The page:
The ties that bind
Something stinks in the world of Spygate. Call it a spectre over Specter. Call it a distasteful conflict of interest. Call it an unfair accusation against a Senator with motives more pure than a
The story begins with the righteous anger of the cancer-surviving, 78-year-old Senator from Pennsylvania,
The longtime GOP Senator from Pennsylvania effectively called Goodell a liar, saying, "The commissioner's explanation as to why he destroyed the tapes does not ring true."
Specter says he has taken up this crusade because he is a football fan haunted by the Patriots three-point Super Bowl win over his Philadelphia Eagles.
He has also said, "I think the Congress has a legitimate interest. It really all melds together with their other practices, which are not really too concerned about the fan and the consumers. We have a right to have honest football games that are played according to the rules."
Yet, a closer look at Specter's incentives reveals what some say is a most unpleasant stench.
Long before Spygate, dating to 1983 according to aides, Specter has railed against the antitrust exemption held by the NFL. He has, his supporters say, objected to the way they can blithely move teams and take public funds to build stadiums. Yet in recent years, the object of Specter's NFL ire has been the NFL Network and its exclusive relationship with DirecTV. The Philadelphia-based Comcast cable company is in a war with the NFL over whether they can charge their customers for the NFL Network, unlike DirecTV.
Here is where we start to get filthy. Specter was described to me by an opponent as "the Senator from the great state of Comcast." Is this fair?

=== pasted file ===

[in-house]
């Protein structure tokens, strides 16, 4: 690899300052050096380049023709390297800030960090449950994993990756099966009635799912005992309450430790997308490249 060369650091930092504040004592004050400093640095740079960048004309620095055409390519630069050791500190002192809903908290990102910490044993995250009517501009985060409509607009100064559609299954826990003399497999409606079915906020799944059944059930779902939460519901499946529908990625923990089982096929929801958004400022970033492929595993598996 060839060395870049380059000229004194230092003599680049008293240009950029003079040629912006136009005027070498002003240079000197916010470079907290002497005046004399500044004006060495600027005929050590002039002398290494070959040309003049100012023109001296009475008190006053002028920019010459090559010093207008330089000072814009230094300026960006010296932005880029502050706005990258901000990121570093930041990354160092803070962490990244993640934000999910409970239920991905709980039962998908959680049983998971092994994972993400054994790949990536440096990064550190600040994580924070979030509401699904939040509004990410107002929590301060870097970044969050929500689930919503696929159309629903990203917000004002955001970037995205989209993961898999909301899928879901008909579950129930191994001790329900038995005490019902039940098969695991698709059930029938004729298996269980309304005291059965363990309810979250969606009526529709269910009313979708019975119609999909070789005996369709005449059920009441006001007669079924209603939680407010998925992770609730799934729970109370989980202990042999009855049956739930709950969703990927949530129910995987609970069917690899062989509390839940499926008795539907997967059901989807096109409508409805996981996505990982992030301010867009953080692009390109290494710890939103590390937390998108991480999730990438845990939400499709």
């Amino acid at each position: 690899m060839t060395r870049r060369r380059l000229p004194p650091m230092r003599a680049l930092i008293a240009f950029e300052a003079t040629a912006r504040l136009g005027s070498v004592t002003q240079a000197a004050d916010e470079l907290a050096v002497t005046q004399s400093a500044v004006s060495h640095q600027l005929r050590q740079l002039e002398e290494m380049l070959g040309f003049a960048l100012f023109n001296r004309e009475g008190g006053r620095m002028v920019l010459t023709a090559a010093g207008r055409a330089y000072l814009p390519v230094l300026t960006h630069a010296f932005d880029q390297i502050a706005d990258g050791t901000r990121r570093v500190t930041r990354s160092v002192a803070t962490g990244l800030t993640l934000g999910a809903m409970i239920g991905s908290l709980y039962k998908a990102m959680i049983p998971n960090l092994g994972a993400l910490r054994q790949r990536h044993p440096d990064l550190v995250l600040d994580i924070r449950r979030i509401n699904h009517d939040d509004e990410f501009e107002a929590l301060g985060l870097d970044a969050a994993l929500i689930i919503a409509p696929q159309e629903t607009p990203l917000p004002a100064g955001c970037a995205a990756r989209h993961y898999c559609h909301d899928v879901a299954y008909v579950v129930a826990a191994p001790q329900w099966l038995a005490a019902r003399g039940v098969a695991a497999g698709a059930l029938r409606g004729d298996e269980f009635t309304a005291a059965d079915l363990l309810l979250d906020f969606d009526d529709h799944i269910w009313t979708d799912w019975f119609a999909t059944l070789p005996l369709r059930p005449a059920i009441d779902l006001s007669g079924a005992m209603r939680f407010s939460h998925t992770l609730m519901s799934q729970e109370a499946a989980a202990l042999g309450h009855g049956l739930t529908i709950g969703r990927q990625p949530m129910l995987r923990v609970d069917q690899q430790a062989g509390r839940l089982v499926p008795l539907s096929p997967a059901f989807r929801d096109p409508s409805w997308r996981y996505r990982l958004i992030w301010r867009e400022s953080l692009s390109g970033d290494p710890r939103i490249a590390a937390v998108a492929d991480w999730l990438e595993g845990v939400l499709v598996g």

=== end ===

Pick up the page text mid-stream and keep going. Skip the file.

Comcast is the No. 2 source of campaign funds for the Senator. Comcast execs and employees have given a reported $153,600 in contributions, going back to 1989. The No. 1 contributor since '89 is Blank Rome LLC, a lobbying firm that has dumped $358,483 into Specter's coffers. A chief client of Blank Rome is .... wait for it .... Comcast.
Goodell has pulled no punches on Comcast, saying, "They're just finding another way which they can charge our consumers more money. We think it (the NFL Network) should be available on a broader basis." When asked if Specter's vendetta is related to Comcast, Goodell only said, "I'm not addressing that point."
Specter's office disputes this assertion, with spokesperson
Specter himself said to
One thing is certain: as fans we should want to know what Belichick did or hasn't done, and whether the dominant dynasty of the last decade systematically broke the rules to climb the mountain. But there is enough of a conflict of interest on Specter to raise eyebrows. Let's get an independent commission. But let's get it out of the halls of Congress. You aren't a pigskin populist just because you deliver the pork.